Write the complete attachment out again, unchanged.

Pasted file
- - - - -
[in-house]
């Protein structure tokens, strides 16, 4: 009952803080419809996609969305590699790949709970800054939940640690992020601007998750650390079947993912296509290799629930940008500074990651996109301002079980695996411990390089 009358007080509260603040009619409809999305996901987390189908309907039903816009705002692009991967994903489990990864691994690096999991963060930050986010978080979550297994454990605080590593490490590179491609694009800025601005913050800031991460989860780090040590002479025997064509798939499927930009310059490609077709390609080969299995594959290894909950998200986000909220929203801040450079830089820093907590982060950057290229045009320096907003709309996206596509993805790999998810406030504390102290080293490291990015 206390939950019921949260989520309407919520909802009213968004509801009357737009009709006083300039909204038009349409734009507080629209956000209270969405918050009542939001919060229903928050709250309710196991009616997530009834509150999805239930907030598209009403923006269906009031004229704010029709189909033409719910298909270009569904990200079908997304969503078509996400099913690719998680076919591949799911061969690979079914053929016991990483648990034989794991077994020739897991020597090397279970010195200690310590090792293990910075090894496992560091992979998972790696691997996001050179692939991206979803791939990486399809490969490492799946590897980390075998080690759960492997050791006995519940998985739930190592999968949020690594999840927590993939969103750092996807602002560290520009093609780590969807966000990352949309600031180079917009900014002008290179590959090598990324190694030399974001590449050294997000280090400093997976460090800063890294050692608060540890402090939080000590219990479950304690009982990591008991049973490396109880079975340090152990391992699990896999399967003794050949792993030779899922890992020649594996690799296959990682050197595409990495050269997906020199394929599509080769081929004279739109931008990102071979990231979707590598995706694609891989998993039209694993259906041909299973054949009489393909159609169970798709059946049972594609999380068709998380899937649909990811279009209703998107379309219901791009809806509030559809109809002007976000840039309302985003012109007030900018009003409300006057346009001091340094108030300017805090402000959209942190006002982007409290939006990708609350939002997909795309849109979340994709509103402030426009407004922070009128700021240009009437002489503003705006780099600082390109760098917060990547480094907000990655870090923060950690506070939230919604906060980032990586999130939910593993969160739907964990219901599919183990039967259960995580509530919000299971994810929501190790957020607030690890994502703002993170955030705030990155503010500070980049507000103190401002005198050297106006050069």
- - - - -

[in-house]
């Protein structure tokens, strides 16, 4: 009952803080419809996609969305590699790949709970800054939940640690992020601007998750650390079947993912296509290799629930940008500074990651996109301002079980695996411990390089 009358007080509260603040009619409809999305996901987390189908309907039903816009705002692009991967994903489990990864691994690096999991963060930050986010978080979550297994454990605080590593490490590179491609694009800025601005913050800031991460989860780090040590002479025997064509798939499927930009310059490609077709390609080969299995594959290894909950998200986000909220929203801040450079830089820093907590982060950057290229045009320096907003709309996206596509993805790999998810406030504390102290080293490291990015 206390939950019921949260989520309407919520909802009213968004509801009357737009009709006083300039909204038009349409734009507080629209956000209270969405918050009542939001919060229903928050709250309710196991009616997530009834509150999805239930907030598209009403923006269906009031004229704010029709189909033409719910298909270009569904990200079908997304969503078509996400099913690719998680076919591949799911061969690979079914053929016991990483648990034989794991077994020739897991020597090397279970010195200690310590090792293990910075090894496992560091992979998972790696691997996001050179692939991206979803791939990486399809490969490492799946590897980390075998080690759960492997050791006995519940998985739930190592999968949020690594999840927590993939969103750092996807602002560290520009093609780590969807966000990352949309600031180079917009900014002008290179590959090598990324190694030399974001590449050294997000280090400093997976460090800063890294050692608060540890402090939080000590219990479950304690009982990591008991049973490396109880079975340090152990391992699990896999399967003794050949792993030779899922890992020649594996690799296959990682050197595409990495050269997906020199394929599509080769081929004279739109931008990102071979990231979707590598995706694609891989998993039209694993259906041909299973054949009489393909159609169970798709059946049972594609999380068709998380899937649909990811279009209703998107379309219901791009809806509030559809109809002007976000840039309302985003012109007030900018009003409300006057346009001091340094108030300017805090402000959209942190006002982007409290939006990708609350939002997909795309849109979340994709509103402030426009407004922070009128700021240009009437002489503003705006780099600082390109760098917060990547480094907000990655870090923060950690506070939230919604906060980032990586999130939910593993969160739907964990219901599919183990039967259960995580509530919000299971994810929501190790957020607030690890994502703002993170955030705030990155503010500070980049507000103190401002005198050297106006050069």